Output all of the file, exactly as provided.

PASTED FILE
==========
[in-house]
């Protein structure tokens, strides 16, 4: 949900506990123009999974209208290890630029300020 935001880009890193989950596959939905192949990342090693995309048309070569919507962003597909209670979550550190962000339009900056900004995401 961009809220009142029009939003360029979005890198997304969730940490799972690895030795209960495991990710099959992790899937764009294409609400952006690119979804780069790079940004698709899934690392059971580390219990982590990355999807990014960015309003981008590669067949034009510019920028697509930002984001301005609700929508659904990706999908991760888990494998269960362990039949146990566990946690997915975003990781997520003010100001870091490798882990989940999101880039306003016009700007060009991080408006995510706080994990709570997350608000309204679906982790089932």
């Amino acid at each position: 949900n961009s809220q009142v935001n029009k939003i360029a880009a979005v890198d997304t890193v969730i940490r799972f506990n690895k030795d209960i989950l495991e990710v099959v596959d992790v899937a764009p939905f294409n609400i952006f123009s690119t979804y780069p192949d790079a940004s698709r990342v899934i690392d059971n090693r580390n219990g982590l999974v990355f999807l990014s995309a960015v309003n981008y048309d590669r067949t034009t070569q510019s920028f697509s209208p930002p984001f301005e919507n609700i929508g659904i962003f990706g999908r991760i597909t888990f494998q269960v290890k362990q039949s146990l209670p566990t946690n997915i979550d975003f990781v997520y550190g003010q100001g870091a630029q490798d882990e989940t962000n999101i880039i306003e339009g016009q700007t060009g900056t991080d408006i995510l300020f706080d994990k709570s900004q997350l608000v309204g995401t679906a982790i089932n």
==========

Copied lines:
[in-house]
């Protein structure tokens, strides 16, 4: 949900506990123009999974209208290890630029300020 935001880009890193989950596959939905192949990342090693995309048309070569919507962003597909209670979550550190962000339009900056900004995401 961009809220009142029009939003360029979005890198997304969730940490799972690895030795209960495991990710099959992790899937764009294409609400952006690119979804780069790079940004698709899934690392059971580390219990982590990355999807990014960015309003981008590669067949034009510019920028697509930002984001301005609700929508659904990706999908991760888990494998269960362990039949146990566990946690997915975003990781997520003010100001870091490798882990989940999101880039306003016009700007060009991080408006995510706080994990709570997350608000309204679906982790089932």
């Amino acid at each position: 949900n961009s809220q009142v935001n029009k939003i360029a880009a979005v890198d997304t890193v969730i940490r799972f506990n690895k030795d209960i989950l495991e990710v099959v596959d992790v899937a764009p939905f294409n609400i952006f123009s690119t979804y780069p192949d790079a940004s698709r990342v899934i690392d059971n090693r580390n219990g982590l999974v990355f999807l990014s995309a960015v309003n981008y048309d590669r067949t034009t070569q510019s920028f697509s209208p930002p984001f301005e919507n609700i929508g659904i962003f990706g999908r991760i597909t888990f494998q269960v290890k362990q039949s146990l209670p566990t946690n997915i979550d975003f990781v997520y550190g003010q100001g870091a630029q490798d882990e989940t962000n999101i880039i306003e339009g016009q700007t060009g900056t991080d408006i995510l300020f706080d994990k709570s900004q997350l608000v309204g995401t679906a982790i089932n």